On March 1, 2018, a 2-hour year has been reserved for a next-generation GOES-S satellite that will be launched aboard United Launch Alliance Atlas V rocket in the geostationary orbit.
The first satellite, GOES-16 has already sent back unprecedented images of impending hurricanes and thunder-storm outbreaks that have helped the team with more accurate weather forecasting, and subsequent disaster management and planning.
An advanced satellite is heading to space as part of a system that's changing the severe weather game.
NOAA's GOES-S satellite launched March 1 on ULA's Atlas V rocket from Cape Canaveral Air Force Station in Florida.
The ability of the satellite to track winds and hot spots of western wildfires is expected to save lives, Weather.com reported. The newest satellite GOES-S, developed by Lockheed Martin will enter into the constellation of satellites created to observe atmospheric phenomena in the Western hemisphere.
"Marine forecasts will improve with GOES-S high-resolution imagery as we see features in the atmosphere and ocean that previous instruments did not allow".
The new satellite will be called GOES-West when it becomes operational later this year. In addition to all four GOES-R Series satellites (R, S, T and U), Lockheed Martin also designed and built the Solar Ultraviolet Imager (SUVI) and the Geostationary Lightning Mapper (GLM) instruments that will fly aboard each spacecraft. GOES-16 also observed the uncertain path of Hurricanes Irma and the rapidly intensifying Hurricane Maria in September. The new GOES-S will be at a vantage point to help analyze California's wildfires in more detail, as well.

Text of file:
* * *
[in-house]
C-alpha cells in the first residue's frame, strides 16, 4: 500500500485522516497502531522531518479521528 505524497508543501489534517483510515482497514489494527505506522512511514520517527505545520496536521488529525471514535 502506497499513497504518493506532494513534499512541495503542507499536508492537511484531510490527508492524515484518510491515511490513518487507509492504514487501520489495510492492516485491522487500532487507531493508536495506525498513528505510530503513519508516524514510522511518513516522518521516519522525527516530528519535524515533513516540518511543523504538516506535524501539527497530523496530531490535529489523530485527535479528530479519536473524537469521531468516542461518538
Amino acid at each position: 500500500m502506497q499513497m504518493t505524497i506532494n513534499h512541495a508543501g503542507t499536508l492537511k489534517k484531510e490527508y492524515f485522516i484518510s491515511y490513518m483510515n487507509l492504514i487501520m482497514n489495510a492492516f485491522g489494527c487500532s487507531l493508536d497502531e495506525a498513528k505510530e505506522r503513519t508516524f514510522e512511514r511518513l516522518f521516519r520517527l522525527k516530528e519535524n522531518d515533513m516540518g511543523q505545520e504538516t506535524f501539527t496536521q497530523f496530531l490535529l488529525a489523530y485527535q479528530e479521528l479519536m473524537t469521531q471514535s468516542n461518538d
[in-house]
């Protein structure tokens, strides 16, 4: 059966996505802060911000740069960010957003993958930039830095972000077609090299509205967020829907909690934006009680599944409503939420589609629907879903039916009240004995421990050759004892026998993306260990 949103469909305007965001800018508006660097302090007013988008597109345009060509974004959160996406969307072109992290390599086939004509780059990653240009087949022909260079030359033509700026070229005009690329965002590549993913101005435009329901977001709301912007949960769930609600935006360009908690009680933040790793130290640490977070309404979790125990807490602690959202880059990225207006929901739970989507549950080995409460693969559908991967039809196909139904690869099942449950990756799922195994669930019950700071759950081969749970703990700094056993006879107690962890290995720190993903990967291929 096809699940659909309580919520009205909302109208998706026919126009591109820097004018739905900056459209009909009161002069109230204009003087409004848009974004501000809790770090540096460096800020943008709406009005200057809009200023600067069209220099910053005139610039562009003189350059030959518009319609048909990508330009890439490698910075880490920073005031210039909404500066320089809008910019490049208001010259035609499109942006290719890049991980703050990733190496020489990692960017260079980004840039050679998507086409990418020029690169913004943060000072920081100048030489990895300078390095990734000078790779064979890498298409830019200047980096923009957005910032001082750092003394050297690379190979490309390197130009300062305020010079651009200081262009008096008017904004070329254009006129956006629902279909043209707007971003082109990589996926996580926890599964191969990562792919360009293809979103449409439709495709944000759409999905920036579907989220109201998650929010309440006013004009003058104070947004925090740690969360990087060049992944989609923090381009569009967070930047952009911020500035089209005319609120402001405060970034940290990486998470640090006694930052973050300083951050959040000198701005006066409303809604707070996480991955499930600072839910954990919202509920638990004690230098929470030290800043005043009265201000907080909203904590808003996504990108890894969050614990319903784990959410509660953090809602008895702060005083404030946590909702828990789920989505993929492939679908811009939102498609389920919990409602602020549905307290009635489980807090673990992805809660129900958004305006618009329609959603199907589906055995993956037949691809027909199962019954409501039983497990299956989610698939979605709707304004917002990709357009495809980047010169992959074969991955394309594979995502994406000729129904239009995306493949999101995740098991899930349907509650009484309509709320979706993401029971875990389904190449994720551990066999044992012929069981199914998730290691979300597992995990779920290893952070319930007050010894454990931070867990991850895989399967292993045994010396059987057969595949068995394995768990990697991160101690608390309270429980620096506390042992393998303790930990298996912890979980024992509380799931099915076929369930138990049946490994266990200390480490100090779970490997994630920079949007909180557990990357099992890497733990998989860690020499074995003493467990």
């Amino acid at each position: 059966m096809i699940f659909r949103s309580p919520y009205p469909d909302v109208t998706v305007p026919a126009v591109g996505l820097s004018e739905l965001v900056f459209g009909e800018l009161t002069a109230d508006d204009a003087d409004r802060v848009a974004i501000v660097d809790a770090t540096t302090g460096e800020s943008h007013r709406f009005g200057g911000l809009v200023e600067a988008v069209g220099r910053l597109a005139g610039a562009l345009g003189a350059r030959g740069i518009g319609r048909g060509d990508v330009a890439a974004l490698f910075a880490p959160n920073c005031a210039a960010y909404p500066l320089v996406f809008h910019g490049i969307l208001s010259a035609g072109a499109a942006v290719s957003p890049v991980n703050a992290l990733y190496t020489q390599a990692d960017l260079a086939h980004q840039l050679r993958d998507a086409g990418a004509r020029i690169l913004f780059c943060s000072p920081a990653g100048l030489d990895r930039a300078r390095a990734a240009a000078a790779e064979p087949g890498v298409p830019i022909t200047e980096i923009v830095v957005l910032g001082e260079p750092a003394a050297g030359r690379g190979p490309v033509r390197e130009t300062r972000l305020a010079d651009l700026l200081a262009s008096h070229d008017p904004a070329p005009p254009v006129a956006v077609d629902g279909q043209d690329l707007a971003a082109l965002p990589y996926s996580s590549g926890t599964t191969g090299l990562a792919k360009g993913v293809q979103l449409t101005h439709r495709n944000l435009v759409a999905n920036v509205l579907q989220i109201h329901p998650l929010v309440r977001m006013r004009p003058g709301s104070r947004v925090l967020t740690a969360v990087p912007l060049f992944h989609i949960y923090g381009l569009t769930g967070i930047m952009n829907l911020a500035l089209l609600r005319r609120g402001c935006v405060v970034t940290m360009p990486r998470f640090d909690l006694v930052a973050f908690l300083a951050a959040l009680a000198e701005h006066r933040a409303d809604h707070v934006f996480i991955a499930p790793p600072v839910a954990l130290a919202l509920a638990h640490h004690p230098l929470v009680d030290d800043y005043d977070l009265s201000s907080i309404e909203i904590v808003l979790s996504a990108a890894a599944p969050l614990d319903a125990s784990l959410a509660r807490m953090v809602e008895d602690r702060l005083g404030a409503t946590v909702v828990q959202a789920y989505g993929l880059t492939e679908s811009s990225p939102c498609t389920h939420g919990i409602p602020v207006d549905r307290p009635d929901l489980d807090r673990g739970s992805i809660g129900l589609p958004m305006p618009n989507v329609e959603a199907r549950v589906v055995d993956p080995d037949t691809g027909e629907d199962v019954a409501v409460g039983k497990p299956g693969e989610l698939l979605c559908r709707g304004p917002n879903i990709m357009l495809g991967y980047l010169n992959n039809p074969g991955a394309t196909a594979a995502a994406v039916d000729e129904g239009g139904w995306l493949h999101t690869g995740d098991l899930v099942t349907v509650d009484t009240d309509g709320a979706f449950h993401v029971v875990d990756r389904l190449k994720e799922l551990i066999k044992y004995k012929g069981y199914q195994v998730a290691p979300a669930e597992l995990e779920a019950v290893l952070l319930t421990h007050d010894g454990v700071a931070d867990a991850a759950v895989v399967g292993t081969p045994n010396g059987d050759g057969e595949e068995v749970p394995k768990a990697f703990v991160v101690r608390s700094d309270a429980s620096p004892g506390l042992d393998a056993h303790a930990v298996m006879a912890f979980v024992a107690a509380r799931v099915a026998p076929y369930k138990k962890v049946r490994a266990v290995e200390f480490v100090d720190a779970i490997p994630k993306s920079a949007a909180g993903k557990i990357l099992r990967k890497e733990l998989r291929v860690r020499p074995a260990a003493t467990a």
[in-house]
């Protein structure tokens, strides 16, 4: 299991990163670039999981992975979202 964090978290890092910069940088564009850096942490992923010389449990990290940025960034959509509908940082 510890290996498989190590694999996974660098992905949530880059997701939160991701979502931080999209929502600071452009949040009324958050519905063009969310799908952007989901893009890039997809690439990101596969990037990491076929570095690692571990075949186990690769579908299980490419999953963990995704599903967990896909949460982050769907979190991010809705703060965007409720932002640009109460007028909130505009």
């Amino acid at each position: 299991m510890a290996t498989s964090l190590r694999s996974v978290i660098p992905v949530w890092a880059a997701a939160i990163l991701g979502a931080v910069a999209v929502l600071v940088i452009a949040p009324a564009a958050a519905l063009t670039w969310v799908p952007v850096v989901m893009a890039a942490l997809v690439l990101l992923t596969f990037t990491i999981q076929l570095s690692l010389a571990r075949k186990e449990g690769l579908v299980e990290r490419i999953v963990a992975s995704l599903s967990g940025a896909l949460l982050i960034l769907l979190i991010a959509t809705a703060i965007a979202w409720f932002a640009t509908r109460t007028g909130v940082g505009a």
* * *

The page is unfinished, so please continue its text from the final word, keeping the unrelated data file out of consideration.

It will also give forecasters and emergency responders more time to prepare for severe weather across the U.S.as storm systems move east. NOAA, NASA, universities and private sector researchers will use the data and results to craft the next GOES series. The satellite will take a picture of the entire western hemisphere every 15 minutes, the continental United States every 5 minutes, and two more picture settings for storms every 60 and 30 seconds. "They will have detailed, tactical information about a fire and where it's likely to go based on winds and intensity". The same first-class service is now coming to the Pacific region.